Account of the Executors of Richard Bishop of London 1303, and of the Executors of Thomas Bishop of Exeter 1310

Account of the Executors of Richard Bishop of London 1303, and of the Executors of Thomas Bishop of Exeter 1310

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Account of the Executors of Richard Bishop of London 1303, and of the Executors of Thomas Bishop of Exeter 1310

Account of the Executors of Richard Bishop of London 1303, and of the Executors of Thomas Bishop of Exeter 1310

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Excerpt

This present volume, though bearing upon it the names of two bishops of English dioceses, Exeter and London, is rather secular than ecclesiastical in its character. As connected with the history of our Church and country it belongs to the first decade of the fourteenth century, 1300-1310, but it tells us little of what those prelates thought or did; it is the account rendered by the executors of their wills of the wealth which they possessed, the sources from which it was derived, and the disposition which they made of it when they died.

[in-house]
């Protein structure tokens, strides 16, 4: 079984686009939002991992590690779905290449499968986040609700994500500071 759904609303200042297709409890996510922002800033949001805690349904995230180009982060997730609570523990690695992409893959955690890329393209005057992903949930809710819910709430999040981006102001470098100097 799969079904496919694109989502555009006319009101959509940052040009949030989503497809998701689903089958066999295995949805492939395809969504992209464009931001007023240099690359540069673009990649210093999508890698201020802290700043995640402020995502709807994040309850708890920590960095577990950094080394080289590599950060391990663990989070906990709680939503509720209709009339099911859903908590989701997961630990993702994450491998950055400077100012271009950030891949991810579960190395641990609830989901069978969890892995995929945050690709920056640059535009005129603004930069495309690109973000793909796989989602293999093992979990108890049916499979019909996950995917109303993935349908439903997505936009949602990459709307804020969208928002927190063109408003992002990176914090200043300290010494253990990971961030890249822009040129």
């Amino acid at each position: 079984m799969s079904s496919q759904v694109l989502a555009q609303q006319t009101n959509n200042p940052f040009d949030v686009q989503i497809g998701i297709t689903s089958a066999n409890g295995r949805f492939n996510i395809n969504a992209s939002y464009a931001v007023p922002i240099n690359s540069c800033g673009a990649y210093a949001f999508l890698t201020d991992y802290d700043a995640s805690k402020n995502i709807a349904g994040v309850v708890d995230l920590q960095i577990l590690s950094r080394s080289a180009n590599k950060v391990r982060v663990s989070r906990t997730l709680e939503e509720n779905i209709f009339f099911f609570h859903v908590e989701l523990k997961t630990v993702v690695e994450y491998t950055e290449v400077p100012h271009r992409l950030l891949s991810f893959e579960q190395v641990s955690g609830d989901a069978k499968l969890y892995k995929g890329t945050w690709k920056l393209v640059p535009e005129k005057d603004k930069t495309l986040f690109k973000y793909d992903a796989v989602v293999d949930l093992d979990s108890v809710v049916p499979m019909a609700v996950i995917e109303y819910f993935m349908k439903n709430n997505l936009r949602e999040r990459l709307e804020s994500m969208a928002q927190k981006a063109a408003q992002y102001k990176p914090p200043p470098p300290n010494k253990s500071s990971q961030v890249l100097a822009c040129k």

The two bishops are Thomas de Button, Bishop of Exeter, and Richard de Gravesend, Bishop of London. How far they were contemporary in age does not appear. The Bishop of London was the senior Bishop, having been consecrated in 1280, the Bishop of Exeter in 1292. The Bishop of London held his see twenty-three years, dying in December, 1303. The Bishop of Exeter held his see only fifteen years, dying in 1307. The executors' account of Bishop Button had been already printed when the Council of the Camden Society consented to add to it the account of the executors of Bishop Gravesend, which otherwise would have occupied the first place in the volume.

What is known of these bishops may be comprised in the following brief memoirs:--

The late Dean Milman, in his Annals of St. Paul's, has sketched the history of the time in which Richard de Gravesend lived, and drawn from his will, and the proceedings of his executors, some account of his character. Of him it may be said, as of his cotemporary Thomas de Button, that he was of a worshipful family, his brother being Sir Stephen Gravesend, and the residence of the family at Gravesend in Kent, the poor of Milton sharing with the poor of Gravesend a legacy of ten pounds. For his brother, his . . .

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